"Today's Russia has something it never had before: a middle class that wants to be taken seriously and is fed up with corruption. The digital-savvy young generation is curious about the world, especially the West. (...) These people were outraged that Putin and Medvedev shared power among themselves for more than a decade, and the Kremlin is wary of brutal intervention (against them). Putin knows he can not afford to lose this young, cosmopolitan generation."
"We should not demonize Putin's Russia. It is still a brutal land, but since Gorbachev and Yeltsin, it is no longer the Soviet Union. It is also no longer home to the wild experiments of the 1990s. Putin now faces the task of comprehensive modernization. Will he stick to the established system or reform Russia? Tomorrow's Putin will have to be different from yesterday's Putin."
Business daily Handelsblatt writes:
Putin's election "is the beginning of a protracted process, and one which presents the new president with difficulties. Putin is not likely to get rid of the system of 'managed democracy' which he himself introduced. As such, one cannot expect major changes. But he will have to address the demands of the dissatisfied middle class to avoid a societal split. Should he fail to do so, the middle classes, who are demanding evolution rather than revolution, will become even more rebellious."
"Russians are no longer satisfied with just stability and growing prosperity, two things which were the backbone of Putin's earlier victories. This time around, he will have to fulfil the myriad promises he made during the campaign: more democracy, less bureaucracy and corruption and a modern economy that produces competitive products and isn't completely reliant on oil and gas. And Russian citizens will pay closer attention to the results than they have in the past."
The Financial Times Deutschland writes:
"Despite the recent challenges, the power of the Putin system remains unbroken. And in light of the current reports about electoral manipulation, it is clear what can be expected from Putin's promises of reform in the past few weeks: nothing. Yet despite all the disappointment over the political stalemate in Russia, there are also signs of a new beginning. Opposition to Russia's ruling elite has never been as broad and large as in recent weeks and months. A young, dynamic and creative middle class is slowly maturing, one that is no longer willing to cede economic and political power to a small group in the Kremlin."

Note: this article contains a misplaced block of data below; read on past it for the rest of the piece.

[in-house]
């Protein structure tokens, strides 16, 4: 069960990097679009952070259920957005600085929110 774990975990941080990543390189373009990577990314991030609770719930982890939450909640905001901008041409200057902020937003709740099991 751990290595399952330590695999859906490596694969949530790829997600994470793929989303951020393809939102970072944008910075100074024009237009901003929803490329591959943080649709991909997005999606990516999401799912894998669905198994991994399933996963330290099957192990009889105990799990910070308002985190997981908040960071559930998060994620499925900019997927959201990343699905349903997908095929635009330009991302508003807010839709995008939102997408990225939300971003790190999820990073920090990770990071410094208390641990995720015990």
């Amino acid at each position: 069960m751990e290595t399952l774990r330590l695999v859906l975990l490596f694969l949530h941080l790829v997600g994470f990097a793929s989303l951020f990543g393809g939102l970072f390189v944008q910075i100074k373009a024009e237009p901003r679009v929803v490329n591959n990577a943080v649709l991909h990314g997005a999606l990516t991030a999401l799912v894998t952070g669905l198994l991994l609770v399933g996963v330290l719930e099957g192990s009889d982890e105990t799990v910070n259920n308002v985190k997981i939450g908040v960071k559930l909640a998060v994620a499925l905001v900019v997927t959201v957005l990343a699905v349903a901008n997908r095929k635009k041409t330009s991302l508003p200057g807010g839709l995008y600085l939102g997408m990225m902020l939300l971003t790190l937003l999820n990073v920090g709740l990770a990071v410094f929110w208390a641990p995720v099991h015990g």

"This new civil society is still too small to drive Putin out of office. It will probably still be too small in six years' time, if he runs for a further term as president. Russia has been dominated by authoritarian thinking and state paternalism for too long for that to happen. ( ) But yesterday's election showed that Russia's civil society is slowly but steadily growing. That makes one hopeful for Russia -- despite everything."
The left-leaning Berliner Zeitung writes:
"We must not forget that the election was one in name only. There are no alternatives to Putin. None of the approved parties offers what the young, middle class intelligentsia is demanding in the streets, namely modernization. It must of course be assumed that Putin would probably have won the election even without massive vote-rigging. He still has enough supporters, and there are no genuinely dangerous rivals in sight. He has made sure of that over the last 12 years."
"Russia needs to modernize. It must reduce its dependency on raw materials and build a strong industrial base and a modern service sector. Putin had a dozen years for that task, but he failed to achieve that."
"All the studies show that the middle class has abandoned Putin. Not because they have been worse off financially under him, but because he stands in the way of the political progress that Russia needs to get its economy back on its feet. Putin's re-election is the beginning of the end of the Putin system."
-- SPIEGEL International staff